The U.S. Court of Appeals for the Eleventh Circuit, which oversees federal appellate cases in Alabama, Georgia and Florida, recently ruled an auto insurance company has no duty to indemnify a defendant under his employer’s policy for an incident in which the defendant killed one and wounded another with a shotgun while driving his work van.
While such a ruling may seem common sense, it’s worth noting injuries and wrongful death resulting from the incident had initially been characterized as an “accident” because the defendant purportedly hadn’t intended to inflict those injuries. Further, the company insurer was deemed liable because, while the worker was off-the-clock, there was evidence to suggest he did have permission to drive the work van.
Our Montgomery car accident lawyers know that, while this incident involved a unique set of circumstances, the issue of employer liability when a worker or commercial vehicle is involved in a crash is one that arises with fair frequency.
What the appellate court deemed a key point to sort out was whether the worker did in fact have permission to drive the van at the time of the incident. If he did not, all other arguments against the insurer would be moot because that fact alone would have meant he wasn’t covered under his employer’s policy at the time of the crash.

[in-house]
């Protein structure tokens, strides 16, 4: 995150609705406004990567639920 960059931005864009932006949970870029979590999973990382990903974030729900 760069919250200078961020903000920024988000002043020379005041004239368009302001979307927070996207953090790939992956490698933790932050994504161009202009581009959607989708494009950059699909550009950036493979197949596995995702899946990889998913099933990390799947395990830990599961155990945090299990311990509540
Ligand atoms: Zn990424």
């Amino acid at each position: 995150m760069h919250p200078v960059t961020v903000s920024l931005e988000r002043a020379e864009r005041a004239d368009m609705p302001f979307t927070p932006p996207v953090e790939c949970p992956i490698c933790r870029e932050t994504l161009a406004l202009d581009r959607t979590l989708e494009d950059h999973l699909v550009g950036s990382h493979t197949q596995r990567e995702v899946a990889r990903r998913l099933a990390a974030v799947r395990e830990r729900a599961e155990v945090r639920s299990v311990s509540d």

In this case, the van had been parked at the employee’s home, next to his Ford Mustang. He was at home and not on-the-clock when two tow truck operators knocked on his door and informed him the Mustang was being repossessed. The news did not go over well. Just as the tow operators were finishing hitching the vehicle to the truck, the vehicle owner came outside with a loaded shotgun. The truck drivers fled. The man hopped into his work van and chased them, gun in hand.
Although there was dispute as to whether the gunshots were intentionally fired to cause harm, there is no question the armed man was ultimately responsible for the death of one tow operator and serious injuries of another. He was convicted in criminal court and sentenced to life in prison.
The question before the civil court was whether the company auto insurer should be liable. The trial court in Georgia ruled that because the worker had “permission” of the employer to operate the van, he was covered under the policy. At a bench trial, a judge determined the incident was an “accident” under the terms of the policy.
However, that ruling was reversed on appeal to the Eleventh Circuit. In reaching its conclusion, the court noted the company’s strict policy, which the defendant had signed, indicating the van was not to be driven for any purpose outside of work. Although there was evidence personal use was routinely overlooked, the court found it unquestionable that the worker did not have permission to drive the vehicle to carry out an attack on tow-truck drivers.
Because the court found the defendant wasn’t covered, there was no need to further weigh whether the shootings constituted an “accident.”
When accidents involve those who were working or driving work vehicles, it’s important for injured parties to consult with an experienced attorney.
Call Allred & Allred P.C. at 334.396.9200 to speak with a Montgomery personal injury lawyer.
Travelers Property Casualty Co. v. Moore, et al., Aug. 14, 2014, U.S. Court of Appeals for the Eleventh Circuit
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Allstate Indemnity Co. v. Rice – Umbrella Liability Coverage, Aug. 7, 2014, Montgomery Car Accident Lawyer Blog